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Protection of intellectual properties (IP) such as your patents, brands and designs can be strategically crucial not only for large corporates. It might hide large values also for startup and scale-up companies. Studies find that small and medium sized companies with IP protection programs has a 20% better chance to succeed with their growth plans, compared to equal sized companies without IP protection programs.

Being protected does not necessarily equal to a company with numerous of protection plans for patents and brands. It’s just as much about knowledge, simply knowing about your own intellectual properties in your company. This includes knowing and considering what properties needs a protection plan, why that is and how it should be protected. If you are next level, you also have your competition under control: what patents do they own?

Most investors with a serious investment plan will question your patent protection programs. And as long as you have them under control, you can use them as an asset not only financially but also to make your company a attractive object for investment.

An investor normally looks for something unique when they look to invest in new companies. Normal questions you could face might be ‘why should we invest in your company?’. Owning your patens and IP rights is an effective tool to emphasize that your company is unique and that you have time to secure market shares.

Some of the questions an investor might ask:

  • Does your company have a clear IP strategy?
  • Does your company own any IP rights?
  • Does your company know the market, competition and the current demand?

IP Strategy

Having a clear IP strategy is an important factor to attract investors. This could be anything from knowledge about what values should be patent protected, to what level of protection your competition have on their rights. Did you know that you can even use IP rights to negotiate partnerships cross competition? That way you could avoid future conflicts.

A clear IP strategy is therefor an important factor in the overall strategy and should definitely be both aligned and integrated in your business strategy.

What properties should you protect?

This obviously depends on the company, what industry you operate in, what products you offer, the technology you use and the competition. So unfortunately, there is no standard answer. Meanwhile, let’s introduce you to the three different categories you might register your IP rights under:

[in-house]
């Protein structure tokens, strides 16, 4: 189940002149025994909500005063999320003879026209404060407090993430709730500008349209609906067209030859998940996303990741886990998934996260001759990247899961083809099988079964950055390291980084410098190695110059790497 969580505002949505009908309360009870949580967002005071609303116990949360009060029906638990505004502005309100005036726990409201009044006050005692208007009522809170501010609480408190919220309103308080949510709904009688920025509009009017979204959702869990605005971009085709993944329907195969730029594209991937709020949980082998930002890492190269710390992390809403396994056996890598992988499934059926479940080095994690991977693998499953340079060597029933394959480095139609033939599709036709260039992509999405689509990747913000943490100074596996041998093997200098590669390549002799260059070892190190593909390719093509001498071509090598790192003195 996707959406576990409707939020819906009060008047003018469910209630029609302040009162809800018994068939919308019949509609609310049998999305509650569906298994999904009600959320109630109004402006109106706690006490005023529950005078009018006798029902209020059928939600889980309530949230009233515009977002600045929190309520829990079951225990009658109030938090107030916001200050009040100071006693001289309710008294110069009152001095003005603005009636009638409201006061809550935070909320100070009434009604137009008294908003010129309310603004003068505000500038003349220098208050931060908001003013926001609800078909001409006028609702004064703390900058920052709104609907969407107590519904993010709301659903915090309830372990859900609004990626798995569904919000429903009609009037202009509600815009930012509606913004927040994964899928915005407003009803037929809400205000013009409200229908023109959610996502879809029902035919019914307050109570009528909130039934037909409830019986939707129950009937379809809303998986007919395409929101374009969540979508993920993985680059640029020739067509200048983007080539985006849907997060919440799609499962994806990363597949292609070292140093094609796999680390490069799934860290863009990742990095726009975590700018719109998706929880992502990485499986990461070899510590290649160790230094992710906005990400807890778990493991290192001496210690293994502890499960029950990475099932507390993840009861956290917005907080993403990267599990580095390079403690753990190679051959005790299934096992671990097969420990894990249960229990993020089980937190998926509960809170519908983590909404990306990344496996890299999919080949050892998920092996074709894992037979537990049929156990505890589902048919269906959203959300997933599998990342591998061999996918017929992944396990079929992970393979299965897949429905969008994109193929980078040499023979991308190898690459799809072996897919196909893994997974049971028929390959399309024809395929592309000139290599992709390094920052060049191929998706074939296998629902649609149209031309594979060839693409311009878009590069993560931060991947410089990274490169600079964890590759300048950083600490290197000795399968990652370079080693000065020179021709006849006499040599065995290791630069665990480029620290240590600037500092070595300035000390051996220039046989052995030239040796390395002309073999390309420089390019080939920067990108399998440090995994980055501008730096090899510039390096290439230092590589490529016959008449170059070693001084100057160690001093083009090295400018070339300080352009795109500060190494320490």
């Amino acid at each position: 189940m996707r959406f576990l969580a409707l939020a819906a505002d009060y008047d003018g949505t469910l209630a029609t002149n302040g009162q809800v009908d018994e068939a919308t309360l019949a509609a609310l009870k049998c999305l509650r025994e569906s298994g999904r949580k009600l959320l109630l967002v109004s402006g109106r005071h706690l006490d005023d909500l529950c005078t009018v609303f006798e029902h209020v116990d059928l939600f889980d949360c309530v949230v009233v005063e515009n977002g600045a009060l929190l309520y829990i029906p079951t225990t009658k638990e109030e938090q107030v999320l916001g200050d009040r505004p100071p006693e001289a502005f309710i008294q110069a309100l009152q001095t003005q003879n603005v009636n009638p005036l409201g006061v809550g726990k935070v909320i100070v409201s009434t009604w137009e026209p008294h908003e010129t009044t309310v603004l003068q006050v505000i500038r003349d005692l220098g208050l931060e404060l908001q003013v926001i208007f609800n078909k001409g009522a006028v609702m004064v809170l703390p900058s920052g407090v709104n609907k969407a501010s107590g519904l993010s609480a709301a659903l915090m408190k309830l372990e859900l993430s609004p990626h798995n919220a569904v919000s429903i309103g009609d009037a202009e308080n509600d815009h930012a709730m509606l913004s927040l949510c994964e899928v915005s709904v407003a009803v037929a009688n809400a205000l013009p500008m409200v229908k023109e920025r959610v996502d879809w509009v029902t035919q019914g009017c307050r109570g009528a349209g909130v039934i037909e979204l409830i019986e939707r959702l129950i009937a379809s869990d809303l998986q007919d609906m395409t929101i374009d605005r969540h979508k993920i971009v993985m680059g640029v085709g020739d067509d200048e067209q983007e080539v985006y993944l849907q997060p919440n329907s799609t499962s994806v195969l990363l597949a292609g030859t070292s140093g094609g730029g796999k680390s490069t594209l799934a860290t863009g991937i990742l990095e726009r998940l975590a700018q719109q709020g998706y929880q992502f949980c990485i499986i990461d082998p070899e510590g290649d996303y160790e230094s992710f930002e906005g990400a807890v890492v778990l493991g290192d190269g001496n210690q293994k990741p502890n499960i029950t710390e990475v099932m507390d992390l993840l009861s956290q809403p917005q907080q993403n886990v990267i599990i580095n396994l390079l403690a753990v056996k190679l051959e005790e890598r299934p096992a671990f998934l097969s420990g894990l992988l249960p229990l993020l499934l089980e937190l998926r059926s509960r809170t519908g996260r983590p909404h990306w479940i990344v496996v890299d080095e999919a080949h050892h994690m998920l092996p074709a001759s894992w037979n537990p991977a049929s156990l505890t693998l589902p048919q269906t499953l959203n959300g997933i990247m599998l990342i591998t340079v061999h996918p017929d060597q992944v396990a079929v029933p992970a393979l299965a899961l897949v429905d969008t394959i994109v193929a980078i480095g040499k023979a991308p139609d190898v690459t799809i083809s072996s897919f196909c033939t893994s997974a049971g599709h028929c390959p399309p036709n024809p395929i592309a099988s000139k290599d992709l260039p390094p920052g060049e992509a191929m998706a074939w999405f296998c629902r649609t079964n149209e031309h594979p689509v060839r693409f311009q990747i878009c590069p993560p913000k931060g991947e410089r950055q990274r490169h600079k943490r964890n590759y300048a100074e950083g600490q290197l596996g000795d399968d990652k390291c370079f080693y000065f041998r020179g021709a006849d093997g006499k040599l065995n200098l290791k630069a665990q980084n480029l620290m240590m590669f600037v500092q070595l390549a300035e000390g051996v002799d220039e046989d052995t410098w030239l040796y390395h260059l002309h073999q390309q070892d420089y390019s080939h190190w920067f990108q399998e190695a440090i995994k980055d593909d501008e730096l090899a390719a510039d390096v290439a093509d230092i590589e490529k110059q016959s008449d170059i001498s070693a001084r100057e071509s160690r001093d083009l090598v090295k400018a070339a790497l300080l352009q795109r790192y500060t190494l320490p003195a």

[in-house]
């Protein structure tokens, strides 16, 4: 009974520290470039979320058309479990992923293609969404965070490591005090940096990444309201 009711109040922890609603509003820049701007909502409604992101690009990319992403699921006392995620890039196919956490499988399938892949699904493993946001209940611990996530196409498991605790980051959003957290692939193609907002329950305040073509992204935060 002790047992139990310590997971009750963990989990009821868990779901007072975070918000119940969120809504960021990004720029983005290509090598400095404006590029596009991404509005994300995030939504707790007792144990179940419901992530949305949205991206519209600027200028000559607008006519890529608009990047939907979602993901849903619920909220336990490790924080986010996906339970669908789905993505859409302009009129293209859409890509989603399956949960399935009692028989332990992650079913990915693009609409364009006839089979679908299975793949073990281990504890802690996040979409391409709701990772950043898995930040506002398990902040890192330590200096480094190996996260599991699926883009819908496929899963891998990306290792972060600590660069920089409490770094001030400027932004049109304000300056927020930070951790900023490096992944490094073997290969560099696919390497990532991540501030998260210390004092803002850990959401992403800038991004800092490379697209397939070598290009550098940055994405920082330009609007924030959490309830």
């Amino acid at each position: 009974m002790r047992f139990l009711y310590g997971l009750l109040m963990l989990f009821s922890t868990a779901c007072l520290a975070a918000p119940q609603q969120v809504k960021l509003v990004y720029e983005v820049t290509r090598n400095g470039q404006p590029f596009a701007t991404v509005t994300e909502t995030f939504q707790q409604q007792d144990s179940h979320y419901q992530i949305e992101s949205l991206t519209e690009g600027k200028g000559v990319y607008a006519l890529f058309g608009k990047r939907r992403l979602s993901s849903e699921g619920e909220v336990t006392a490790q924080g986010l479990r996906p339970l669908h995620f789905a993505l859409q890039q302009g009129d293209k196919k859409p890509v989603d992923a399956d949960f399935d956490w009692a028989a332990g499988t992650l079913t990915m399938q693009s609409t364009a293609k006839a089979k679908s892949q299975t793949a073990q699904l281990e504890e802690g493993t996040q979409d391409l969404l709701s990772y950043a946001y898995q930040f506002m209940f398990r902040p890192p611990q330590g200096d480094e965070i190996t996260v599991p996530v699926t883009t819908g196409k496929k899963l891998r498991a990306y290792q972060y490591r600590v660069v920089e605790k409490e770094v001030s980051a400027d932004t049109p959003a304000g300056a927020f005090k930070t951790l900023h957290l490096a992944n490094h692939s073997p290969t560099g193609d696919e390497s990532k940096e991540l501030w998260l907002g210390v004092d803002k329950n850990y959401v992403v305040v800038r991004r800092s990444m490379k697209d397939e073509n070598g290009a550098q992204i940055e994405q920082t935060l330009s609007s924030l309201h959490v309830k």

• Brand: this protects for example your name and logo.
  • Design: this protects the appearance of your product.
  • Patent: this protects a technology you have developed.

An example could be patent, which is more relevant for companies that develops a technology that fills a new and unique function. Design protection on the other hand, is important if your product relates to graphic or physical products that are unique in the way they are developed and designed. For those who have a critical relation between the product you sell and the brand you relate your product to, protecting your brand could be recommended. In fact, almost all companies have a brand they could protect to some extent. As you know, most companies have their own name hence also their own logo and brand.

In addition to these properties, there are many examples of other properties you might own that are not as easy to protect:

  • Copyrights: pictures, books, movies etc.
  • Internal business secrets.
  • Know-Hows.
  • Negotiated deal with employees, partners and suppliers.

Even if it’s not possible to register these properties, the way you handle ownership to them should be included in your strategy work. Investors often look at the relationship between these properties, and patents, brands and design. An example could be that a product might have levels that could be protected in different ways, some as a brand, some as a patent and some simply as a know-how.

The Competition

In many cases it is important to know what kind of competition you have. Specially when it comes to IP rights. If you interfere with you competitors protected right, at worst it might be the end of your company. And the odds are you are in for a long, costly and resourceful legal process.

At last, you might not need a full Freedom to Operate (FTO) research in your company. But let’s just say that you should know about your biggest competitors and if they have any IP rights you should know of. Without this knowledge, it’s easy to take the wrong choices going forward.

To learn more about IP rights and how to secure them, join our community event:

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